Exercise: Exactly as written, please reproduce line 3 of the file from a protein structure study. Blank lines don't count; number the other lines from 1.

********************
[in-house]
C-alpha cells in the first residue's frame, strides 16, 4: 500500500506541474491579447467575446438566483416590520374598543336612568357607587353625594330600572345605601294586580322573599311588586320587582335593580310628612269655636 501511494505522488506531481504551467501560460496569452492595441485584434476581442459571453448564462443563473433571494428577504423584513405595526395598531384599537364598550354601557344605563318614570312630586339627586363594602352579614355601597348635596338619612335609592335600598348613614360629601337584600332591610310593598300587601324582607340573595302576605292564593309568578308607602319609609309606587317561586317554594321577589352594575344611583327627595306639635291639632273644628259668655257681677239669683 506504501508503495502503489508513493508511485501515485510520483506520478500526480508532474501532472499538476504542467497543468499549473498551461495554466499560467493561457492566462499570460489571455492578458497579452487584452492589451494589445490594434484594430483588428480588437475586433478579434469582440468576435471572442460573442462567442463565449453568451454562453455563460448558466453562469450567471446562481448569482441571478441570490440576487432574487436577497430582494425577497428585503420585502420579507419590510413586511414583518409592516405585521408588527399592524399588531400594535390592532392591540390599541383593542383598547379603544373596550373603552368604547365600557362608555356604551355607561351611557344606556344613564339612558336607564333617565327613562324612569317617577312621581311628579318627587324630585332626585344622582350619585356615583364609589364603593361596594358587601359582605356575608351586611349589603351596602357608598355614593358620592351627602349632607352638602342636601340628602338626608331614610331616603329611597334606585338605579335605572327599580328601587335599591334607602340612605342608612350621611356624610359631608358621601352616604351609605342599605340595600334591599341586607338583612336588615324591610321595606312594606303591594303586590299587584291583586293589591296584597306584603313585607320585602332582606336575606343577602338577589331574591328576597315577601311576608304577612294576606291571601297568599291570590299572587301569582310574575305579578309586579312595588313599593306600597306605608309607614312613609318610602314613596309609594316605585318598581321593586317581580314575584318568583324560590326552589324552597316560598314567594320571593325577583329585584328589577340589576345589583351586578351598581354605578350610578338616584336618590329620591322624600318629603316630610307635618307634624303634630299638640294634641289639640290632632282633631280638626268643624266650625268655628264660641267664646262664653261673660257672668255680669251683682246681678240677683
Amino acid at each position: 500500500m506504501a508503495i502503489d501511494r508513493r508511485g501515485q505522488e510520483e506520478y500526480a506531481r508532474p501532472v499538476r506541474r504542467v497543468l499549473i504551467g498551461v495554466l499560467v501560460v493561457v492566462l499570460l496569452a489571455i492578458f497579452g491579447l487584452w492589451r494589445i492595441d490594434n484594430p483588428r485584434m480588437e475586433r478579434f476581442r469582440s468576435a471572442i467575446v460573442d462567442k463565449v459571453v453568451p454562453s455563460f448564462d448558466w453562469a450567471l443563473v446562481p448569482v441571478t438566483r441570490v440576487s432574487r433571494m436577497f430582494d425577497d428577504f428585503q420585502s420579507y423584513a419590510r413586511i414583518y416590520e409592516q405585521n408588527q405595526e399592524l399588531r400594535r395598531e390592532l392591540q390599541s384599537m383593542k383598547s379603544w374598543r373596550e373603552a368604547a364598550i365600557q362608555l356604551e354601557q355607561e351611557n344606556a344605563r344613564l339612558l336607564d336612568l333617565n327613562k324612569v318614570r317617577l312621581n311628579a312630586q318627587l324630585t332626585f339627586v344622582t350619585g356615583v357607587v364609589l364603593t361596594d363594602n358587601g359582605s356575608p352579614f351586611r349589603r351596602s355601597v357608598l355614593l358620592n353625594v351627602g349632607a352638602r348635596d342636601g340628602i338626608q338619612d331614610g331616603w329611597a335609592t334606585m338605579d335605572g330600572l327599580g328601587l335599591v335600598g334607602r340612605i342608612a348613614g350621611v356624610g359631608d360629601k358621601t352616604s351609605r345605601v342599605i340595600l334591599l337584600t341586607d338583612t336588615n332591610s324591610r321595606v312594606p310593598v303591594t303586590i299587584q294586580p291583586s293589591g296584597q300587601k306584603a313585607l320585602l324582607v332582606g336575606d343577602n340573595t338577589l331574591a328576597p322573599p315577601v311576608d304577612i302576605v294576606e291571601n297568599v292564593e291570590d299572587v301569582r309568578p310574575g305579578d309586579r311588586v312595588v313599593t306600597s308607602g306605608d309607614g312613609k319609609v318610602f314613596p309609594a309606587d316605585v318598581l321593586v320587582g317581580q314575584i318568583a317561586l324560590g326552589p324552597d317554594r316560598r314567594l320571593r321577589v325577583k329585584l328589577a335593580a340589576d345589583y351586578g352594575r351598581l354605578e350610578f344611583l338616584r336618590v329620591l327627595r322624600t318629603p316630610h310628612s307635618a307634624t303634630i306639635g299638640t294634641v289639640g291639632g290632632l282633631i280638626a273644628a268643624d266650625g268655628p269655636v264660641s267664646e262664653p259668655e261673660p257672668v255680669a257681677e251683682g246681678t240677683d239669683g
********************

Amino acid at each position: 500500500m506504501a508503495i502503489d501511494r508513493r508511485g501515485q505522488e510520483e506520478y500526480a506531481r508532474p501532472v499538476r506541474r504542467v497543468l499549473i504551467g498551461v495554466l499560467v501560460v493561457v492566462l499570460l496569452a489571455i492578458f497579452g491579447l487584452w492589451r494589445i492595441d490594434n484594430p483588428r485584434m480588437e475586433r478579434f476581442r469582440s468576435a471572442i467575446v460573442d462567442k463565449v459571453v453568451p454562453s455563460f448564462d448558466w453562469a450567471l443563473v446562481p448569482v441571478t438566483r441570490v440576487s432574487r433571494m436577497f430582494d425577497d428577504f428585503q420585502s420579507y423584513a419590510r413586511i414583518y416590520e409592516q405585521n408588527q405595526e399592524l399588531r400594535r395598531e390592532l392591540q390599541s384599537m383593542k383598547s379603544w374598543r373596550e373603552a368604547a364598550i365600557q362608555l356604551e354601557q355607561e351611557n344606556a344605563r344613564l339612558l336607564d336612568l333617565n327613562k324612569v318614570r317617577l312621581n311628579a312630586q318627587l324630585t332626585f339627586v344622582t350619585g356615583v357607587v364609589l364603593t361596594d363594602n358587601g359582605s356575608p352579614f351586611r349589603r351596602s355601597v357608598l355614593l358620592n353625594v351627602g349632607a352638602r348635596d342636601g340628602i338626608q338619612d331614610g331616603w329611597a335609592t334606585m338605579d335605572g330600572l327599580g328601587l335599591v335600598g334607602r340612605i342608612a348613614g350621611v356624610g359631608d360629601k358621601t352616604s351609605r345605601v342599605i340595600l334591599l337584600t341586607d338583612t336588615n332591610s324591610r321595606v312594606p310593598v303591594t303586590i299587584q294586580p291583586s293589591g296584597q300587601k306584603a313585607l320585602l324582607v332582606g336575606d343577602n340573595t338577589l331574591a328576597p322573599p315577601v311576608d304577612i302576605v294576606e291571601n297568599v292564593e291570590d299572587v301569582r309568578p310574575g305579578d309586579r311588586v312595588v313599593t306600597s308607602g306605608d309607614g312613609k319609609v318610602f314613596p309609594a309606587d316605585v318598581l321593586v320587582g317581580q314575584i318568583a317561586l324560590g326552589p324552597d317554594r316560598r314567594l320571593r321577589v325577583k329585584l328589577a335593580a340589576d345589583y351586578g352594575r351598581l354605578e350610578f344611583l338616584r336618590v329620591l327627595r322624600t318629603p316630610h310628612s307635618a307634624t303634630i306639635g299638640t294634641v289639640g291639632g290632632l282633631i280638626a273644628a268643624d266650625g268655628p269655636v264660641s267664646e262664653p259668655e261673660p257672668v255680669a257681677e251683682g246681678t240677683d239669683g